Ambassador Buchanan was fully convinced of the court's pro-German sympathies, he complained to the Duma President, Rodzianko, that he found it difficult to get an audience at court, and expressed his view `that Germany was using Alexandra to set the Tsar against the Allies. He also stated that it was his view, that the Empress was `the unwitting instrument of Germany'. Reports now flowing into the British embassy stressed that the Russian soldiers were becoming increasingly critical of the royal family and that the idea of fighting and dying for them was becoming repugnant. Along with this, was his increasing alarm at the turnover of ministers, and with the growing unrest within the Duma. He said that the country was ready for overthrow. He worried that Russia may be close to opting for a seperate peace with Germany. 


By August most of the Grand Dukes believed that in order to save the monarchy, they needed to align themselves with the imperial provisional government. The Duma was rocked by explosive speeches accusing dark forces for all the ills of the government, and worse still, the Empress was linked to the word treason. The cry on the streets was “Save the monarchy from the monarch”. The media reported that the “Progressive” Bloc in the Duma reflected what the people were thinking and their left leaning newspapers were calling out the government for their so called treasonous ideas.


In the maelstrom of all this chaos, Ambassador Buchanan was contacted by his good friend Grand Duke Nikolai Mikhailovich, who was able to suggest a potential solution to his… “political difficulties” Following on from this, on November 1st, Deputy of the Duma Vladimir Purishkevich held a meeting with Buchanan and Hoare, were he advised both men, that he and his friends had resolved to liquidate the affair of Rasputin.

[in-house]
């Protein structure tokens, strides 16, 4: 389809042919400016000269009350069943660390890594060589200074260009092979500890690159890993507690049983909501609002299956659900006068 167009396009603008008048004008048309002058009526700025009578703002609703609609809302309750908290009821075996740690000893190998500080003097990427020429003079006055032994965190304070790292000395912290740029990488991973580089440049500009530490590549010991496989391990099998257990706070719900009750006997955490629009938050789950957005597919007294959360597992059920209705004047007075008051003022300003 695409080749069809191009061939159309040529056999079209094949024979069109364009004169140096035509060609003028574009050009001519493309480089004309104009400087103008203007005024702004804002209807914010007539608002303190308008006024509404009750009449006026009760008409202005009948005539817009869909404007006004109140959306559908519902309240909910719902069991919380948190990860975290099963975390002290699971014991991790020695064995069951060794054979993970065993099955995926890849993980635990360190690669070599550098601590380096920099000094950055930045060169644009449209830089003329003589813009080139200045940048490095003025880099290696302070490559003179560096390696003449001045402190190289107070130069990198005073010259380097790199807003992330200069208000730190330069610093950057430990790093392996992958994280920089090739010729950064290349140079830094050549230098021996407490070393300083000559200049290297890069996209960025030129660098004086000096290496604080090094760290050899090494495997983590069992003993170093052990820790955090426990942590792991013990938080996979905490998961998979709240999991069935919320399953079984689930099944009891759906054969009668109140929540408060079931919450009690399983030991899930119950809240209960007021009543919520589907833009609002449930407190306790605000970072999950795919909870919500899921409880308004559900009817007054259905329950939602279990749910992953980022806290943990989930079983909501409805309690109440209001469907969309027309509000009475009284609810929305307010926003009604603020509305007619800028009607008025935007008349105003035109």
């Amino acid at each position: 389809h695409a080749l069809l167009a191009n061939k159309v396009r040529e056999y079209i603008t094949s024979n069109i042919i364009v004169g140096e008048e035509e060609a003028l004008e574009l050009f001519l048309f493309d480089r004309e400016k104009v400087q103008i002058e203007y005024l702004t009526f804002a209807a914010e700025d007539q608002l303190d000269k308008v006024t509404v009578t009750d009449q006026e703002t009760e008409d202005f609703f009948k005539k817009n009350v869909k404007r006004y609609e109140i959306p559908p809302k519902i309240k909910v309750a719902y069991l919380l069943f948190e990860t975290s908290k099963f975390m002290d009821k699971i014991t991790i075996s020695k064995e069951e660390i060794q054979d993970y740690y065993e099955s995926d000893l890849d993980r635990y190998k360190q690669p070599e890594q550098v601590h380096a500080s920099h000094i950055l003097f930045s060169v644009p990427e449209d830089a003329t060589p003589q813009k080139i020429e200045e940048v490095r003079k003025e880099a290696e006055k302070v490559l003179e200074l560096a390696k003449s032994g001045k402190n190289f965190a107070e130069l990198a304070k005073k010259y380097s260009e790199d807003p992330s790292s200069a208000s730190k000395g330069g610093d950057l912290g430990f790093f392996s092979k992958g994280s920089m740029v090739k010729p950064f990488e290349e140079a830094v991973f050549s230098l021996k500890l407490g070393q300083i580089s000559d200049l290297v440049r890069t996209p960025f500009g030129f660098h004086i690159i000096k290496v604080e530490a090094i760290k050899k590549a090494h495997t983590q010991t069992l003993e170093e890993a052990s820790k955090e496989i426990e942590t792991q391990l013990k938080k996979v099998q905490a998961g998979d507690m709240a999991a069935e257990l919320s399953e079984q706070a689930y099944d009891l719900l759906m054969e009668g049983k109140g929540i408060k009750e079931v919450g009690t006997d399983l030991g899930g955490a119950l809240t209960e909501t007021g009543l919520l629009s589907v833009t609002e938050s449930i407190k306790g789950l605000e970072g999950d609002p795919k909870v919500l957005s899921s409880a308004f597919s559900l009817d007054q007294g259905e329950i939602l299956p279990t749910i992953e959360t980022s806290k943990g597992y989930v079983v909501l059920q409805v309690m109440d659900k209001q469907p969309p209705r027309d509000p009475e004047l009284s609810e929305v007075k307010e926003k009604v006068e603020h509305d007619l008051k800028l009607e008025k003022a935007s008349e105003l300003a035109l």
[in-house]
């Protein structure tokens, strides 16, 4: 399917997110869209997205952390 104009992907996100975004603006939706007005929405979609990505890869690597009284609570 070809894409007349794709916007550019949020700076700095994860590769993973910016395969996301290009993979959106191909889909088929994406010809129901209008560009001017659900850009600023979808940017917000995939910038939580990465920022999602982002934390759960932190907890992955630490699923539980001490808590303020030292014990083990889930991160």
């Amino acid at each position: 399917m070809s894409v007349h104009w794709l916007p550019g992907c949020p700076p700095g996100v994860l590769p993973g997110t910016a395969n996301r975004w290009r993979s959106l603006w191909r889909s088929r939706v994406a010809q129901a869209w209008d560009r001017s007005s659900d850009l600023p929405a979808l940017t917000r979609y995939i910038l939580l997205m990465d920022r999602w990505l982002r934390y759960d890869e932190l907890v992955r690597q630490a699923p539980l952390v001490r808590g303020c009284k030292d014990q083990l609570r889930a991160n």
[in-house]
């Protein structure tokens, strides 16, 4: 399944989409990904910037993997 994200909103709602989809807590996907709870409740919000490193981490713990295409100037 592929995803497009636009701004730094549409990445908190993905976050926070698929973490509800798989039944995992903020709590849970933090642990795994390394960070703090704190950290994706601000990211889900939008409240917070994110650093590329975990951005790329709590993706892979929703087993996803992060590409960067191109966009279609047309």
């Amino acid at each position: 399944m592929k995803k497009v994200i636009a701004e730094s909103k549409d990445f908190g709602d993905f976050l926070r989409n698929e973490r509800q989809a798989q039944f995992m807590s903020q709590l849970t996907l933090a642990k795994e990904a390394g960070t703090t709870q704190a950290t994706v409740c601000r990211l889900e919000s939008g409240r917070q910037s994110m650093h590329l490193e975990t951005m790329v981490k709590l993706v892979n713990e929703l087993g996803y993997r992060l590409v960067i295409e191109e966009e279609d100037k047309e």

A cohort of 5 powerful and influential conspirators, led by Grand Duke Nikolai Michailovich set about planning their barbarous business.


Prince Felix Yusupov was supposedly the wealthiest man in Russia, he was the sole surviving male heir to the family fortune. As a younger man he had lived a playboys life, he was Educated at Oxford, and was now married to the Tsars niece Irina. He owned four palaces in St. Petersburg, but his favourite residence in the city was the Moika palace. Originally belonging to Peter the Great’s niece, it was passed to the Yusupov family in 1830. 

Now here’s where the yarn begins to get a little bit murky. Felix first met Grigory in 1909 before he left for Oxford. Some say the Yusupov family hoped that Grigory could cure Felix of his homosexuality, others say that Felix & Rasputin had embarked upon such a relationship of their own accord. Such as it was, Felix and Grigory could be said to have once been close, and this would be the key for the conspirators in the entrapment of Grigory.  Felix once again struck up his friendship with Grigory, and the pair began spending many long, late nights together discussing matters of, mutual interest. The plan was clear, regain Rasputin’s confidence, lure him to the Moika palace and execute him there, in the basement room were no prying eyes or ears could come to  bear witness.  


Now, all the pieces were in place, and the time for the foul deed was nigh. Felix had invited Grigory to the Moika palace late at night for as some claim, to meet Felix’s wife Irena, others say it was for much more  Bohemian reasons.  Whatever the truth, Felix had a car owned by fellow conspirator Grand Duke Dimitri Pavlovich pick up Grigory, this was because the car was emblazoned with a regal emblem and would not be stopped along the way for breaking the nighttime curfew that was in place due to the war. The plan from there was simple, take Rasputin down into the cellar room and poison him. 

When Felix & Grigory entered the room, it was said that a table was already set with wine and cakes. The wine was laced with potassium cyanide and sat awaiting its unsuspecting victim. Time passed, as the pair deep in conversation relaxed and chatted. Grigory finished off a number of glasses of wine, belched and sat back on the comfortable sofa with the warmth from the log fire making for a cosy scene. Felix begins to to fear that something’s amiss, the poison is not having any effect, he begins to panic, and makes an excuse to leave the room for a short moment. 


He rushes upstairs to his study where his fellow conspirators await. He tells them that the poison isn’t working. Dimitri, unsettled by this news, says the plot should be called off. Felix takes a pistol from his desk drawer and goes back downstairs to finish the deed.